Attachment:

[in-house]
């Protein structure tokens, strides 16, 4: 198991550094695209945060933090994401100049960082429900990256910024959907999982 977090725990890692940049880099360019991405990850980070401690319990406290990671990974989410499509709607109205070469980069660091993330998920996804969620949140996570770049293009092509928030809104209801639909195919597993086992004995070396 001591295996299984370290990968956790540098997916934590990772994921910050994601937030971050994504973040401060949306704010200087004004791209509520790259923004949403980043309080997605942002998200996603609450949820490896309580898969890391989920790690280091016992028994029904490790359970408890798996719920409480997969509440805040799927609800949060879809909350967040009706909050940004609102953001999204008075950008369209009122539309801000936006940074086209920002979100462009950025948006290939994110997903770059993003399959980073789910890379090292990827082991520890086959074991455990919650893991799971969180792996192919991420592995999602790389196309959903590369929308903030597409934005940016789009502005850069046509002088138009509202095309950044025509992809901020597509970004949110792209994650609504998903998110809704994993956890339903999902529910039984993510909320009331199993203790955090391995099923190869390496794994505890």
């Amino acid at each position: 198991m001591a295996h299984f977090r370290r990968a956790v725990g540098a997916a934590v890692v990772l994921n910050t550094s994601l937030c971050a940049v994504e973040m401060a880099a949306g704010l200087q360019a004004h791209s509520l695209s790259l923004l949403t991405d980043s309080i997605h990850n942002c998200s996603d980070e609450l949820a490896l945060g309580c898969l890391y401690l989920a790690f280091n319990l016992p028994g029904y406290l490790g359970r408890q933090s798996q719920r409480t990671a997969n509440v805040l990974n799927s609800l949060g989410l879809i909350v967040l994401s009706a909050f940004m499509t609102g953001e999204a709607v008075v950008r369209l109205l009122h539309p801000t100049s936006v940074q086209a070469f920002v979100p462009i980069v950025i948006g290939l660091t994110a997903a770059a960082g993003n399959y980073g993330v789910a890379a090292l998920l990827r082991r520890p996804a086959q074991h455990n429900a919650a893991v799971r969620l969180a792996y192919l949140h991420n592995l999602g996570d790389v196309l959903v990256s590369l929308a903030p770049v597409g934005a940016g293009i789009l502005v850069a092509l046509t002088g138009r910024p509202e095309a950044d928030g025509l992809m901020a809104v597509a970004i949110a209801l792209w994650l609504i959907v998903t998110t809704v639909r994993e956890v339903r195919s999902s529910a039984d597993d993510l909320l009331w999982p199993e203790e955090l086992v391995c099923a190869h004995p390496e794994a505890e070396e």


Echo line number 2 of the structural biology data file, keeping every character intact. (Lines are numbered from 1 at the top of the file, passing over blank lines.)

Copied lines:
């Protein structure tokens, strides 16, 4: 198991550094695209945060933090994401100049960082429900990256910024959907999982 977090725990890692940049880099360019991405990850980070401690319990406290990671990974989410499509709607109205070469980069660091993330998920996804969620949140996570770049293009092509928030809104209801639909195919597993086992004995070396 001591295996299984370290990968956790540098997916934590990772994921910050994601937030971050994504973040401060949306704010200087004004791209509520790259923004949403980043309080997605942002998200996603609450949820490896309580898969890391989920790690280091016992028994029904490790359970408890798996719920409480997969509440805040799927609800949060879809909350967040009706909050940004609102953001999204008075950008369209009122539309801000936006940074086209920002979100462009950025948006290939994110997903770059993003399959980073789910890379090292990827082991520890086959074991455990919650893991799971969180792996192919991420592995999602790389196309959903590369929308903030597409934005940016789009502005850069046509002088138009509202095309950044025509992809901020597509970004949110792209994650609504998903998110809704994993956890339903999902529910039984993510909320009331199993203790955090391995099923190869390496794994505890």